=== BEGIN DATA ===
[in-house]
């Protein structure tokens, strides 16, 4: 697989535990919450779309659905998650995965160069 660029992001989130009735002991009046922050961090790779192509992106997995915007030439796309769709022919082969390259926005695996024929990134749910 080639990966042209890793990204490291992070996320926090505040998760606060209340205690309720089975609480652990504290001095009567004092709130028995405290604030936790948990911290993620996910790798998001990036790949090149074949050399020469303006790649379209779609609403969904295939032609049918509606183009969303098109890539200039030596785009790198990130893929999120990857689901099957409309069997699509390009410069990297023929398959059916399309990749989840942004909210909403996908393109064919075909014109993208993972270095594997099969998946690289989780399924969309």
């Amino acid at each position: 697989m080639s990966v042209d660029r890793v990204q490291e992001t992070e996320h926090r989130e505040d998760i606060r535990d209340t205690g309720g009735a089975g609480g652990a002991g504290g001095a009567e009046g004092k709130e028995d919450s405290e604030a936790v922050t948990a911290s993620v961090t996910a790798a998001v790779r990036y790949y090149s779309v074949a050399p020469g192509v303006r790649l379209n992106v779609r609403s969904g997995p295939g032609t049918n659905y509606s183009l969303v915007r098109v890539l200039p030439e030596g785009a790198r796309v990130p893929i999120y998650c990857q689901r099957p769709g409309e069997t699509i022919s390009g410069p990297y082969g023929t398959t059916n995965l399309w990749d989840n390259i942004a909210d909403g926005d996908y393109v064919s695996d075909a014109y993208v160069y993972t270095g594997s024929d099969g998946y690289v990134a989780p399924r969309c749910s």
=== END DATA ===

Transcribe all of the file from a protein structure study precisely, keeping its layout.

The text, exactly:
[in-house]
């Protein structure tokens, strides 16, 4: 697989535990919450779309659905998650995965160069 660029992001989130009735002991009046922050961090790779192509992106997995915007030439796309769709022919082969390259926005695996024929990134749910 080639990966042209890793990204490291992070996320926090505040998760606060209340205690309720089975609480652990504290001095009567004092709130028995405290604030936790948990911290993620996910790798998001990036790949090149074949050399020469303006790649379209779609609403969904295939032609049918509606183009969303098109890539200039030596785009790198990130893929999120990857689901099957409309069997699509390009410069990297023929398959059916399309990749989840942004909210909403996908393109064919075909014109993208993972270095594997099969998946690289989780399924969309």
């Amino acid at each position: 697989m080639s990966v042209d660029r890793v990204q490291e992001t992070e996320h926090r989130e505040d998760i606060r535990d209340t205690g309720g009735a089975g609480g652990a002991g504290g001095a009567e009046g004092k709130e028995d919450s405290e604030a936790v922050t948990a911290s993620v961090t996910a790798a998001v790779r990036y790949y090149s779309v074949a050399p020469g192509v303006r790649l379209n992106v779609r609403s969904g997995p295939g032609t049918n659905y509606s183009l969303v915007r098109v890539l200039p030439e030596g785009a790198r796309v990130p893929i999120y998650c990857q689901r099957p769709g409309e069997t699509i022919s390009g410069p990297y082969g023929t398959t059916n995965l399309w990749d989840n390259i942004a909210d909403g926005d996908y393109v064919s695996d075909a014109y993208v160069y993972t270095g594997s024929d099969g998946y690289v990134a989780p399924r969309c749910s």